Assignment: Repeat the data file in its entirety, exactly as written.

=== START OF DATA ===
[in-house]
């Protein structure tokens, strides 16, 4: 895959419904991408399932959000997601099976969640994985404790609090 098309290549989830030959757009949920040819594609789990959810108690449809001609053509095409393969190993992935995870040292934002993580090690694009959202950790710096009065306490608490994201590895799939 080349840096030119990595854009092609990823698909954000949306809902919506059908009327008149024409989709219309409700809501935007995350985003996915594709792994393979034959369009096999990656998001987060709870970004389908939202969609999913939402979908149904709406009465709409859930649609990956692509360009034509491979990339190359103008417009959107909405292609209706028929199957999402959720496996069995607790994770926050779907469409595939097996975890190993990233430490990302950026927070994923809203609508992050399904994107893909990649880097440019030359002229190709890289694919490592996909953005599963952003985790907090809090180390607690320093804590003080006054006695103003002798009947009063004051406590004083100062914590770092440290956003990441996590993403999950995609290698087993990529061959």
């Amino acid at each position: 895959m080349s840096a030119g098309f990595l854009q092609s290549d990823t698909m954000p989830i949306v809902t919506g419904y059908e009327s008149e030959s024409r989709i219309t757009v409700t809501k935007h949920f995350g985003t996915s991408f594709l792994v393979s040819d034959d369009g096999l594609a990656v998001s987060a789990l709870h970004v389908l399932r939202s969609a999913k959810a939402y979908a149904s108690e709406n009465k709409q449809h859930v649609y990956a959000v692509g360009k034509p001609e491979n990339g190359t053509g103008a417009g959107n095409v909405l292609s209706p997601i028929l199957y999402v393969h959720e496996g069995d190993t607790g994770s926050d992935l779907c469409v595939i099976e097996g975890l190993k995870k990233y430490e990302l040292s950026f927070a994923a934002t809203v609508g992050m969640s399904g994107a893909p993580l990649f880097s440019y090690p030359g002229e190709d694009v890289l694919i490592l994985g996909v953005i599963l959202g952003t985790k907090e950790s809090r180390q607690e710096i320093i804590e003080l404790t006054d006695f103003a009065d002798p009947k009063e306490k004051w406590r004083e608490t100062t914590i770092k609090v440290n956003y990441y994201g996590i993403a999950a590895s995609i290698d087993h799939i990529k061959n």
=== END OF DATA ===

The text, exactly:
[in-house]
């Protein structure tokens, strides 16, 4: 895959419904991408399932959000997601099976969640994985404790609090 098309290549989830030959757009949920040819594609789990959810108690449809001609053509095409393969190993992935995870040292934002993580090690694009959202950790710096009065306490608490994201590895799939 080349840096030119990595854009092609990823698909954000949306809902919506059908009327008149024409989709219309409700809501935007995350985003996915594709792994393979034959369009096999990656998001987060709870970004389908939202969609999913939402979908149904709406009465709409859930649609990956692509360009034509491979990339190359103008417009959107909405292609209706028929199957999402959720496996069995607790994770926050779907469409595939097996975890190993990233430490990302950026927070994923809203609508992050399904994107893909990649880097440019030359002229190709890289694919490592996909953005599963952003985790907090809090180390607690320093804590003080006054006695103003002798009947009063004051406590004083100062914590770092440290956003990441996590993403999950995609290698087993990529061959």
């Amino acid at each position: 895959m080349s840096a030119g098309f990595l854009q092609s290549d990823t698909m954000p989830i949306v809902t919506g419904y059908e009327s008149e030959s024409r989709i219309t757009v409700t809501k935007h949920f995350g985003t996915s991408f594709l792994v393979s040819d034959d369009g096999l594609a990656v998001s987060a789990l709870h970004v389908l399932r939202s969609a999913k959810a939402y979908a149904s108690e709406n009465k709409q449809h859930v649609y990956a959000v692509g360009k034509p001609e491979n990339g190359t053509g103008a417009g959107n095409v909405l292609s209706p997601i028929l199957y999402v393969h959720e496996g069995d190993t607790g994770s926050d992935l779907c469409v595939i099976e097996g975890l190993k995870k990233y430490e990302l040292s950026f927070a994923a934002t809203v609508g992050m969640s399904g994107a893909p993580l990649f880097s440019y090690p030359g002229e190709d694009v890289l694919i490592l994985g996909v953005i599963l959202g952003t985790k907090e950790s809090r180390q607690e710096i320093i804590e003080l404790t006054d006695f103003a009065d002798p009947k009063e306490k004051w406590r004083e608490t100062t914590i770092k609090v440290n956003y990441y994201g996590i993403a999950a590895s995609i290698d087993h799939i990529k061959n």